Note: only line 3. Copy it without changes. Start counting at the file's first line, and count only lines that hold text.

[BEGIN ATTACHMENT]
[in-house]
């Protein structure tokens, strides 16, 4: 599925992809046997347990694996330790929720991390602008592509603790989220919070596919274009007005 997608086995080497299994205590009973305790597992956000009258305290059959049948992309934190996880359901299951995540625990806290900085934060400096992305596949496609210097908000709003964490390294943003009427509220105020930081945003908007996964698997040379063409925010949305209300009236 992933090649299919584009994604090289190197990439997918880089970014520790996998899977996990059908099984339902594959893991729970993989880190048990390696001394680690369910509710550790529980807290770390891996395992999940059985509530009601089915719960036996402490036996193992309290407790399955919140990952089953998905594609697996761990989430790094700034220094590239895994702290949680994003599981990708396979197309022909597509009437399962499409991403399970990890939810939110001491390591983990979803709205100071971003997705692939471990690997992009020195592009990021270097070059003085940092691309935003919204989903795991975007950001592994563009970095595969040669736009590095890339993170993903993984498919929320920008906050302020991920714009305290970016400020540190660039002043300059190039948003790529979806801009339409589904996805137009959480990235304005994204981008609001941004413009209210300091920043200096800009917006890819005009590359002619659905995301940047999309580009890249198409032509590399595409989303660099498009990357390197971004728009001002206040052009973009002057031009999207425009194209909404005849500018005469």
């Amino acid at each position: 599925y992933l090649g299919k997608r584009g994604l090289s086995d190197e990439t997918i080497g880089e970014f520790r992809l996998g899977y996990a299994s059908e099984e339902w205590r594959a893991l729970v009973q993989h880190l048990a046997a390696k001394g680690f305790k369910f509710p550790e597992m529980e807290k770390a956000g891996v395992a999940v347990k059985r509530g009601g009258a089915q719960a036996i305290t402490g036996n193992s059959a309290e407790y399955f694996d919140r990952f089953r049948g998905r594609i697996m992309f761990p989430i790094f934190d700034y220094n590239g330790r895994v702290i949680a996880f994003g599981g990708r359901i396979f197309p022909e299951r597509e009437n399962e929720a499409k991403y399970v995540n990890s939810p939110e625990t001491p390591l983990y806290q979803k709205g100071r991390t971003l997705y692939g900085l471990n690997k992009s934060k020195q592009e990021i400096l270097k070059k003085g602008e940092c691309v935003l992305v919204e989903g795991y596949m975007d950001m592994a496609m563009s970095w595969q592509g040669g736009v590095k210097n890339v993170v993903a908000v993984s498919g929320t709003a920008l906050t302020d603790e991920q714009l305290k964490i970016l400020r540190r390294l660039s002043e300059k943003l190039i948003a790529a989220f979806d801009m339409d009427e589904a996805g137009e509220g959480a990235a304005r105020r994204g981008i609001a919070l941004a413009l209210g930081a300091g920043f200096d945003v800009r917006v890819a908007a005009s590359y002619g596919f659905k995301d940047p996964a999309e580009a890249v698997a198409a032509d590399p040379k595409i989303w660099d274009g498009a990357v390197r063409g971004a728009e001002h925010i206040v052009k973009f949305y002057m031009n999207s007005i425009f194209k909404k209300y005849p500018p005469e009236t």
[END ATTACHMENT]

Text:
């Amino acid at each position: 599925y992933l090649g299919k997608r584009g994604l090289s086995d190197e990439t997918i080497g880089e970014f520790r992809l996998g899977y996990a299994s059908e099984e339902w205590r594959a893991l729970v009973q993989h880190l048990a046997a390696k001394g680690f305790k369910f509710p550790e597992m529980e807290k770390a956000g891996v395992a999940v347990k059985r509530g009601g009258a089915q719960a036996i305290t402490g036996n193992s059959a309290e407790y399955f694996d919140r990952f089953r049948g998905r594609i697996m992309f761990p989430i790094f934190d700034y220094n590239g330790r895994v702290i949680a996880f994003g599981g990708r359901i396979f197309p022909e299951r597509e009437n399962e929720a499409k991403y399970v995540n990890s939810p939110e625990t001491p390591l983990y806290q979803k709205g100071r991390t971003l997705y692939g900085l471990n690997k992009s934060k020195q592009e990021i400096l270097k070059k003085g602008e940092c691309v935003l992305v919204e989903g795991y596949m975007d950001m592994a496609m563009s970095w595969q592509g040669g736009v590095k210097n890339v993170v993903a908000v993984s498919g929320t709003a920008l906050t302020d603790e991920q714009l305290k964490i970016l400020r540190r390294l660039s002043e300059k943003l190039i948003a790529a989220f979806d801009m339409d009427e589904a996805g137009e509220g959480a990235a304005r105020r994204g981008i609001a919070l941004a413009l209210g930081a300091g920043f200096d945003v800009r917006v890819a908007a005009s590359y002619g596919f659905k995301d940047p996964a999309e580009a890249v698997a198409a032509d590399p040379k595409i989303w660099d274009g498009a990357v390197r063409g971004a728009e001002h925010i206040v052009k973009f949305y002057m031009n999207s007005i425009f194209k909404k209300y005849p500018p005469e009236t």